AT&T U-Verse

I signed up for AT&T U-Verse service about two months ago — I’ve already made a post on that, but I decide to go ahead and do a series of posts on it.

This post will be an over view of what it is; then I’ll do a post on each of the services that are part of it.

The first thing to say about AT&T U-Verse is that it is offered by a company that I think very little of; a company that does not engender trust (in fact I’m suspicious of them at every turn — they seem to make mistake after mistake after mistake — and all their mistakes benefit them).  The sad thing is you might not have any substantially better company in your area to receive similar services from — so it’s not necessarily choosing the best, but often choosing the one that gives you that most without costing you the most.

U-Verse in short is AT&T’s name for an “advance” set of services — voice, television, and internet.

AT&T’s system generally provides these services to the home over copper (fibre is required in fairly close proximity as well).  The technology is called FTTN (fibre-to-the-node) and while they do have some FTTP (fibre-to-the-premises) it’s only found in extremely dense areas.

With FTTN a VRAD (video-ready-access-device) is present between the Central Office and the end node consumer; in FTTP it isn’t.  VRADs are generally fairly large pieces of equipment similar to a cable company’s “head-end” (used for digital cable deployment) and much larger than a TELCO’s mini-DSLAMs (used for DSL deployment via copper from fibre from the Central Office DSLAM).

The services offered via U-Verse are: voice (“land line” telephone), television (“cable” tv as well as video on demand), and internet (“high speed” broadband).

When the service is installed it’s likely the installers will work in a team; the outside cable will be run by one person (generally the entry copper from the pole will be replaced) and new inside wiring is run.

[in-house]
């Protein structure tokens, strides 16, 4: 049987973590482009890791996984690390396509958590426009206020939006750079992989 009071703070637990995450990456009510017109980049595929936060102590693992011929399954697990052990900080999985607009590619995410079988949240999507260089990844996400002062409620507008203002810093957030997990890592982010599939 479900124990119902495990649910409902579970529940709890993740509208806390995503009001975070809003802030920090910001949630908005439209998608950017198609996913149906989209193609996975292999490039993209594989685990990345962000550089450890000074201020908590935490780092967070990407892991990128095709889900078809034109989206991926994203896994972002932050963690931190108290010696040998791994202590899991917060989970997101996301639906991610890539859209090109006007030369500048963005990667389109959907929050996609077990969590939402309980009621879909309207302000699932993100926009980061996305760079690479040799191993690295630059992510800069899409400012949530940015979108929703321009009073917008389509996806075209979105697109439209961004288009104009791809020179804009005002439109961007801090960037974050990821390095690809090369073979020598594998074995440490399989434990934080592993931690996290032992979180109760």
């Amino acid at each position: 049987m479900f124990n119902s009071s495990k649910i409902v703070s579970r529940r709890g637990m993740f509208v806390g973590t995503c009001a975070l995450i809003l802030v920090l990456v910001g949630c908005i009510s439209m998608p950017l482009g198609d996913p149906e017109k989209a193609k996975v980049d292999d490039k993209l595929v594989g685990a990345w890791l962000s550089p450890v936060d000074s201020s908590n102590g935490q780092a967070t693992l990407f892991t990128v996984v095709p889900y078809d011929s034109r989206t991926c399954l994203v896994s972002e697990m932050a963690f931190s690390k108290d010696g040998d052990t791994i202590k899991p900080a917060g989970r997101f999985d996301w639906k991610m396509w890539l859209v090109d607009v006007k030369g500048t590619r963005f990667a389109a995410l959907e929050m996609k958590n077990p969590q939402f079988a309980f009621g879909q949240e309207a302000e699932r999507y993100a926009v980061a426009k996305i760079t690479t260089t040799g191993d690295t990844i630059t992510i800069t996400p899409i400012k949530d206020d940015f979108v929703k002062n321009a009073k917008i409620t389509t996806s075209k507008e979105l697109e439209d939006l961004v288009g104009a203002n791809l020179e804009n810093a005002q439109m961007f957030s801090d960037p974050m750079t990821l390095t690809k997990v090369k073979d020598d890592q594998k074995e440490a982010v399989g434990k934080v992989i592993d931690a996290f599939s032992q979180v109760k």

It’s important to note that all services are digital.

Voice is provided by voice over IP (VoIP) technology; television is provided through ip video (including live and video on demand [VOD]); and of course the internet service is the core of everything (though an optional part).

The center of the system in the home is a residential gateway which handles all three of the services (along with a battery backup unit — mainly to insure that emergency services work in power outages).

Many people ask the question if they can use their own residential equipment rather than what AT&T provides.  The answer simply is NO.  Currently you must use the AT&T equipment — you may use your equipment in addition to the AT&T residential gateway, or remove your equipment and use exclusively the AT&T provided equipment.

I’ll cover the details of each service with respect to the gateway in the following posts — but your installer will work with you to provide a reasonable installation that should provide you with voice, television, and internet services much as you currently have.

The gateway itself has one WAN side connection, two telephone jacks  (it’s not clear to me whether it’s cable of three lines or four lines, but currently you can only subscribe for two lines of service), four 100-Base-T Ethernet (LAN) connections, one wireless (802.11-N) radio, one USB connection (for a PC), one “F” connector for video, and one Ethernet “broadband” connection (I’m not sure what this is for, it’s got a piece of transparent tape over it on my unit).